Mark Allison of customer intelligence company Webtrends says social media outlets give businesses the ability to engage directly with consumers, creating a database of potential customers to market to.
Social media can also provide businesses with valuable, cost-free insights when you’re bringing a new product or service to market.
“It’s free to set up a fan page on Facebook or a Twitter profile to engage with customers and if you launch something new into the market, engage with your community and see what they think of it,” Allison says.
5. Improve your marketing measures
Depending on how much money you’re willing to dedicate to measuring your return on investment, there are a range of measurement tools available to businesses which can give you real insight into whether your marketing dollars are being spent wisely.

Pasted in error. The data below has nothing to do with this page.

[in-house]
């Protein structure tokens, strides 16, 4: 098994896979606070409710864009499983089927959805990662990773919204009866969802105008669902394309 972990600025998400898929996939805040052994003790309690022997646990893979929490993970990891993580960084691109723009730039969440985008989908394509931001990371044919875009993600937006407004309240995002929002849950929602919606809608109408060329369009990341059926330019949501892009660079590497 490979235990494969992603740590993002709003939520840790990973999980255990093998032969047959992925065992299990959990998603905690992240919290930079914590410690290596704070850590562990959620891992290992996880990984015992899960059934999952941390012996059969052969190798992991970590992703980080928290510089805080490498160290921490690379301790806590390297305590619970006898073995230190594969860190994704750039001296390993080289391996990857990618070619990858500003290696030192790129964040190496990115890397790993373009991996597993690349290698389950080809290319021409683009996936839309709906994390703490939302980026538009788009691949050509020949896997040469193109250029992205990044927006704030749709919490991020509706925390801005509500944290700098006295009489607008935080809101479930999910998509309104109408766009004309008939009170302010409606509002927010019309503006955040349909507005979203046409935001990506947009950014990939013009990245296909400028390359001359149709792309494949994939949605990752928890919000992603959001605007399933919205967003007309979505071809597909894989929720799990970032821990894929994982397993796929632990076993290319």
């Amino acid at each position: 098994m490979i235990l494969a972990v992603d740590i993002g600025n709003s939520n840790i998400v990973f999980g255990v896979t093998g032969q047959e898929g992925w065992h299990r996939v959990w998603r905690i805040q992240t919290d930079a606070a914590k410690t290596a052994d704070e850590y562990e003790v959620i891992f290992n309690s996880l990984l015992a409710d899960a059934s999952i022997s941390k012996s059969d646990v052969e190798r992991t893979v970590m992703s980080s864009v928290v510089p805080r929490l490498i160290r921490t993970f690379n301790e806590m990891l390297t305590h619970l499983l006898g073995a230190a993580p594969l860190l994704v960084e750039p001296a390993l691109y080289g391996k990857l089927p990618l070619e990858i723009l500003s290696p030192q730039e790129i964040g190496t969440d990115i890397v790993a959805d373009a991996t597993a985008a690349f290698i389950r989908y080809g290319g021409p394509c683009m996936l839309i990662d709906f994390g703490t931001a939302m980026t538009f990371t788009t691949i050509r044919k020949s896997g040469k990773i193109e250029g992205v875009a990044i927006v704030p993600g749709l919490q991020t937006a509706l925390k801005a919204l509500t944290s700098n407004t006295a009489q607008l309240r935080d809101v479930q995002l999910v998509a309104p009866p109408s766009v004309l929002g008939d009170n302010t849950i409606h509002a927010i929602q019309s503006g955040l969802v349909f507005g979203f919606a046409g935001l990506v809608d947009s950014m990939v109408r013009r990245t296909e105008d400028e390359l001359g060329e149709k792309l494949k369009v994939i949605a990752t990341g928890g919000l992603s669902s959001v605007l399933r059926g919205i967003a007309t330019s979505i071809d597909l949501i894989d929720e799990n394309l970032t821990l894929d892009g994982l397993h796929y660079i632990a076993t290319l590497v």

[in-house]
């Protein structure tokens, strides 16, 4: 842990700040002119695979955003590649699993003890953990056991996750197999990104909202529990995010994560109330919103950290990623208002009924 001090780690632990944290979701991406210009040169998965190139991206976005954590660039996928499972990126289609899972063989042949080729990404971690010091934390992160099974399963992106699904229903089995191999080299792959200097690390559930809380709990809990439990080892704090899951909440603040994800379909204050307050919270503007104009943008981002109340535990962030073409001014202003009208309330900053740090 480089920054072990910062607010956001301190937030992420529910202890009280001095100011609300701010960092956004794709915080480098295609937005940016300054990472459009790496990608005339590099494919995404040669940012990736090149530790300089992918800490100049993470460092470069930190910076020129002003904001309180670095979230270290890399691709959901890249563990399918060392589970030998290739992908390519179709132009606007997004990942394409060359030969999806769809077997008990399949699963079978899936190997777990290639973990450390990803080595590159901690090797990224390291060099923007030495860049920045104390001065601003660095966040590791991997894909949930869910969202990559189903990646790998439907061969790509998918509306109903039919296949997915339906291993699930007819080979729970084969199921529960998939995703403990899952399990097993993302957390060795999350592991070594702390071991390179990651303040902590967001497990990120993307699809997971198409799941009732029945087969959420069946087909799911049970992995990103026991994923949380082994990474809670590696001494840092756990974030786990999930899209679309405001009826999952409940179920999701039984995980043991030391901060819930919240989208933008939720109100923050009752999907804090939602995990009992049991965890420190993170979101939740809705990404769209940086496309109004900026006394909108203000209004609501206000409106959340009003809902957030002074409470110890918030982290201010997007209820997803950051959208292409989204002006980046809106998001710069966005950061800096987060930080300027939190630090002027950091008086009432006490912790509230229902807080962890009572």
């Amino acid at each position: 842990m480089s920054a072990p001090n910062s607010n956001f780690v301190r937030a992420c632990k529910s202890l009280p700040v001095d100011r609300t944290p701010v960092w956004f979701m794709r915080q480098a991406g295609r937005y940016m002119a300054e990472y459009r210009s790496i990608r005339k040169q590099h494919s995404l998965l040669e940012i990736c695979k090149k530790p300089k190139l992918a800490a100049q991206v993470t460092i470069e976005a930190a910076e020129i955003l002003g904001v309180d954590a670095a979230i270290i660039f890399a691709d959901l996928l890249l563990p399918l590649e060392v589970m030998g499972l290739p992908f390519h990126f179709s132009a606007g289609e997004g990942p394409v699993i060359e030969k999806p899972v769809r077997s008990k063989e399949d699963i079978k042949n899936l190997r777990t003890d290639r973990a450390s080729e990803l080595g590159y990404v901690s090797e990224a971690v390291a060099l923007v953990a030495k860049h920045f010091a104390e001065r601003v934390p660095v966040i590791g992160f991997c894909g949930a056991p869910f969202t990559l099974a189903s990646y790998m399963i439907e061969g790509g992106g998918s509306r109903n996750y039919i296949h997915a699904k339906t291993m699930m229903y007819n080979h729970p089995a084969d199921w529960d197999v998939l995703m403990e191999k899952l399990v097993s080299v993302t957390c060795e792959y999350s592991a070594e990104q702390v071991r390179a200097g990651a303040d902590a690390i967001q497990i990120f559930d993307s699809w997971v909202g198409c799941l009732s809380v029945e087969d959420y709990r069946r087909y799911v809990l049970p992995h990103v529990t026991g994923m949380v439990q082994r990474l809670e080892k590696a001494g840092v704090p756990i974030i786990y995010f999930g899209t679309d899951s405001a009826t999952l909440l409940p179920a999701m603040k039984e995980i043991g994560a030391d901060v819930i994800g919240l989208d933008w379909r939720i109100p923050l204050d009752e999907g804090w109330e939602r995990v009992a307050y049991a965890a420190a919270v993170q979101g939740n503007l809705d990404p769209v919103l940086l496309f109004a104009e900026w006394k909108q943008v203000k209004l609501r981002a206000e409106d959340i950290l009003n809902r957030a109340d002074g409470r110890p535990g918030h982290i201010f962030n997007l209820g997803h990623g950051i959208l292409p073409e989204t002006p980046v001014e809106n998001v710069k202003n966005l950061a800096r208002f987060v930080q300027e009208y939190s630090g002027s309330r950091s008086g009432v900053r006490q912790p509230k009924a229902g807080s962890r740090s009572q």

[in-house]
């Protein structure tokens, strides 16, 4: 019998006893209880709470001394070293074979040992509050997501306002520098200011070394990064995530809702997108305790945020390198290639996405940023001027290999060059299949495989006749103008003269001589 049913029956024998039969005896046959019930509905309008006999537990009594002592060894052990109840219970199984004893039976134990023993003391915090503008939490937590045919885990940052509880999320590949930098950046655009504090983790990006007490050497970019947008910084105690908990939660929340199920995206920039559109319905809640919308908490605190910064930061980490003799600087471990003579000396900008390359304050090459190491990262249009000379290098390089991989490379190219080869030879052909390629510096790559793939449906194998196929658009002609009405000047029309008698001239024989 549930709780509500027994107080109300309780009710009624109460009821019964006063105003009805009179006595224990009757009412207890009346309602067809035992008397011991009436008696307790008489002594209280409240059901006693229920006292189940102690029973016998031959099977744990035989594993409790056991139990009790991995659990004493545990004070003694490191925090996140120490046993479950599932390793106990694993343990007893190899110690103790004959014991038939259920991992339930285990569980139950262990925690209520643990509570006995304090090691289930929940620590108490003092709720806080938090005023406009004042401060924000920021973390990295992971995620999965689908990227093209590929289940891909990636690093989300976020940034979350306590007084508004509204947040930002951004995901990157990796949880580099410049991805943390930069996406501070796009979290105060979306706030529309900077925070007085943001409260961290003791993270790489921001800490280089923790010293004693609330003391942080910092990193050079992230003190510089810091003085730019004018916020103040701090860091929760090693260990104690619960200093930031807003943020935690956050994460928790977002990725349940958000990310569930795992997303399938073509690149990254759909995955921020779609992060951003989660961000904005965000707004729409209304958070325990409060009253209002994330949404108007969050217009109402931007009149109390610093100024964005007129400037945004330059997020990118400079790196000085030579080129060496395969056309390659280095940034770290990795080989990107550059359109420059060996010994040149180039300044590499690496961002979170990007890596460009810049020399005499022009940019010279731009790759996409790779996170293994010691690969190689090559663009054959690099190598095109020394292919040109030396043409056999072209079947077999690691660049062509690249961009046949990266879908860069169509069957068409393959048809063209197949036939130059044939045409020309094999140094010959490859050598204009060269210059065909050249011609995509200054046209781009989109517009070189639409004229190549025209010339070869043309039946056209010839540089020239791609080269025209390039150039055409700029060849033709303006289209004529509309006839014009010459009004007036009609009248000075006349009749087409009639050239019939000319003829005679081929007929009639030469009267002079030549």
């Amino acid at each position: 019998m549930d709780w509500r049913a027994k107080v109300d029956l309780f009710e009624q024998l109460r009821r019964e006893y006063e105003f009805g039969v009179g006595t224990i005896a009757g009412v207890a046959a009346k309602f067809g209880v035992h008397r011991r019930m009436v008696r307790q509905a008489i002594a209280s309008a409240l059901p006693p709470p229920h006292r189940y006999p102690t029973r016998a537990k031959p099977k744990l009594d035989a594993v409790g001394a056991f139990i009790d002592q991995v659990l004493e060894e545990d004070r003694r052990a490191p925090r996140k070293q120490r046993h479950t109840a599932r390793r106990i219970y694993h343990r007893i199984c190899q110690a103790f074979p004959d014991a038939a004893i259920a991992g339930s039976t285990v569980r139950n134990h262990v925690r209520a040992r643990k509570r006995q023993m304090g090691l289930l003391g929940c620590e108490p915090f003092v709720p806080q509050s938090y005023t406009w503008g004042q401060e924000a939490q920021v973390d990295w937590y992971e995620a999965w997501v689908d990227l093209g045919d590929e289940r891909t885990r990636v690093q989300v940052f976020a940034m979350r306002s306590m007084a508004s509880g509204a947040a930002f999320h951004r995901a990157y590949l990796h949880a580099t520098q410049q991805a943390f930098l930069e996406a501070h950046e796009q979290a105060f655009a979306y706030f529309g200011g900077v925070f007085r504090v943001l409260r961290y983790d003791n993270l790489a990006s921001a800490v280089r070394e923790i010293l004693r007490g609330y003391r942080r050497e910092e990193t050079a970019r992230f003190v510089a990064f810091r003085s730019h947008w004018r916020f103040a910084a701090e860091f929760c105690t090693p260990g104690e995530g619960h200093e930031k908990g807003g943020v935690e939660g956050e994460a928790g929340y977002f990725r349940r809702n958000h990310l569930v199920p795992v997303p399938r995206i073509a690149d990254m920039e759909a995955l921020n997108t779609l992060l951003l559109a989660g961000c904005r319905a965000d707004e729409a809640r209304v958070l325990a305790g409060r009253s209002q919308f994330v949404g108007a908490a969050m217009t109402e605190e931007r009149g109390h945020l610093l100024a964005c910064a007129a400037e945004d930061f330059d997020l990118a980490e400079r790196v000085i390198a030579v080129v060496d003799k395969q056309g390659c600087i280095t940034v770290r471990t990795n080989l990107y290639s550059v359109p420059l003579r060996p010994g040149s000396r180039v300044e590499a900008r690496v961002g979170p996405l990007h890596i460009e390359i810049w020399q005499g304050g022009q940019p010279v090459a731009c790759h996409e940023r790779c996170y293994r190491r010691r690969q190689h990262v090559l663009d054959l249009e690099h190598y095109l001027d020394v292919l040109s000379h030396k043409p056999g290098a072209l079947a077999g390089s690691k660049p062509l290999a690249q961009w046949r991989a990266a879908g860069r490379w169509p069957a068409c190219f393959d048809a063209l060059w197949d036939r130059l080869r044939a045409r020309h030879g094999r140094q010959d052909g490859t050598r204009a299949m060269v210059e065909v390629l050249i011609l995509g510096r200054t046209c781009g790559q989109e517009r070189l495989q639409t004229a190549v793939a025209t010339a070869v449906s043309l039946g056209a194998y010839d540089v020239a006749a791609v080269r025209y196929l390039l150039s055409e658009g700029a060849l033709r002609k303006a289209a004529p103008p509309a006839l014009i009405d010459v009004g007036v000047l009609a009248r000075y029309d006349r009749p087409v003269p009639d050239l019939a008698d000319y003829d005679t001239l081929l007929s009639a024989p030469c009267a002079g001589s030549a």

And with the growth in the number of measurement tools in the market, half the battle is wading your way through the tools on offer and finding one that best suits your needs.
So what tools are available to a business wanting to measure how effective its online marketing activity has been? Many in business agree that one of the first ports of call should be Google, which offers a range of products to help measure online return on investment without charging a cent.
Kate Conroy, ad words strategist at Google says Google Insights is publicly available for free and enables small businesses to plan its marketing activity during seasonal events such as Christmas or Easter.
“This service can tell a business when is the optimum time to spend their marketing budget, which can help you plan your expenditure well in advance,” Conroy says.